Apes and Zeppelins
9 p.m.-10 p.m., Trinity
C. Brown, B. Crider, S. Cupp, M. Finn*, R. Klaw, J. Lansdale, J. Nevins, D. Webb
Last year Joe Lansdale tossed down the gauntlet at the Apes in SF panel, challenging all comers to produce a story worthy of a classic cover from Zeppelin Tales: "The Gorilla of the Gasbags". Our valiant panelists discuss their responses.
Now Playing: Mozart Festival Orchestra The Best of Mozart
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Saturday, July 21, 2012

Chicken Ranch report no. 25

I'm A Friend of Sheriff Jim bumper sticker, sold to raise money for Sheriff Jim Flournoy's legal battles against Marvin Zindler following the closure of the Chicken Ranch in La Grange, Texas.

IT IS DONE! After three years of research, dead ends, frustration and occasional triump (plus lots and lots of writing) I have completed the first draft of my exhaustive history of the infamous La Grange Chicken Ranch! Excuse me while I take a breather.

The final tally? A quick calculation shows a word count of roughly 112,000 words, which by my estimate is close to quadruple the content of any other book published about the Chicken Ranch (Larry L. King's The Whorehouse Papers is substantive, but focuses mainly on the development of the Broadway play rather than the history of the brothel the musical is based on). Believe it or not, I could easily have written another 20,000 words. Why didn't I? Well, a lot of that material is tangential, or focuses on details not wholly relevant to the overall story. Some anecdotes are repetitive, illustrating the same point something else did more effectively. Length and readability are definitely a consideration. I've already mentioned here that certain passages I quite liked had to be cut to improve the flow of the narrative. All the detailed information in the world is useless if the reader can't force their way through boring, tedious prose.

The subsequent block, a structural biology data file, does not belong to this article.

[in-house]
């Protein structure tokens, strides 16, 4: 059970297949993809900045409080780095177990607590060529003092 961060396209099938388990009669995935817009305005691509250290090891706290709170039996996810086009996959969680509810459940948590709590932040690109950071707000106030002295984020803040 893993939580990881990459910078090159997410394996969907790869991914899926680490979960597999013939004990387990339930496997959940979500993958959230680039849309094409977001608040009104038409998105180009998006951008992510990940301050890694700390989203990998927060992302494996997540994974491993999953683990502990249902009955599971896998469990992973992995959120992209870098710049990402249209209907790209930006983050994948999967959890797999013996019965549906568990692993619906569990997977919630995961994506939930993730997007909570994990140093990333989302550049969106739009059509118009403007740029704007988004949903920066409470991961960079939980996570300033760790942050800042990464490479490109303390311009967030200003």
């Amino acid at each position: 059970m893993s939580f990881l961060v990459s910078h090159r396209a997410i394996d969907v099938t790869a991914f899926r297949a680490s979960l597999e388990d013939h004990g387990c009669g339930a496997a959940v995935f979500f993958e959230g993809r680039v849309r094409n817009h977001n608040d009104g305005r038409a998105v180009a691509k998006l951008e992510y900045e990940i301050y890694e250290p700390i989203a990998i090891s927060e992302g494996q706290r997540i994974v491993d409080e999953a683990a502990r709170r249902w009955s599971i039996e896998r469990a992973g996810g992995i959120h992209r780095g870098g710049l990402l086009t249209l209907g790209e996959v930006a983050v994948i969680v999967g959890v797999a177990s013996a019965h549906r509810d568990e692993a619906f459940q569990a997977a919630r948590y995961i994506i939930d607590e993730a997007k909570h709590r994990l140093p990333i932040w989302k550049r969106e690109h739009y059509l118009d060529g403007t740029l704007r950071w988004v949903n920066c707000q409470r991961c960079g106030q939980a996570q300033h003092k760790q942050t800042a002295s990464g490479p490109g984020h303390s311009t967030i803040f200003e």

Here's the table of contents for the book. I'm not ready to announce a title yet, but this should be a fun little tease. Especially considering the fact that my initial outline when I began the actual writing nine months ago had just 12 chapters. That brings an added layer of truth to that first chapter, doesn't it?

Table of Contents

  1. A History That Grows in the Telling
  2. Faye Stewart, a.k.a. Jessie Williams
  3. Miss Edna
  4. Trixie, the Throw-Away Dog (and Other Societal Rejects)
  5. Hullabaloo!
  6. Big Jim
  7. Everybody Who’s Anybody
  8. What Doesn’t Kill Me...
  9. The Wagon Wheel
  10. Marvin Zindler, Eye! Witness! News!
  11. Wheels Within Wheels
  12. Not With a Bang
  13. Hell to Pay
  14. Didn’t See THAT Coming
  15. Enduring Legacy
The job's not over, though. Not by a long shot. I've got a short story I'm going to write this next week before attending Armadillocon in Austin, and that will give me a break from the Chicken Ranch and allow a little distance from the work. After that, it's time to jump back in for second draft revisions. Some chapters I won't hardly touch. Others, such as "The Wagon Wheel," are up for major, ground-up overhauls. Once the second draft is completed, I'll be ready to send it out to my beta readers for additional feedback. Hopefully by then I'll have a publisher.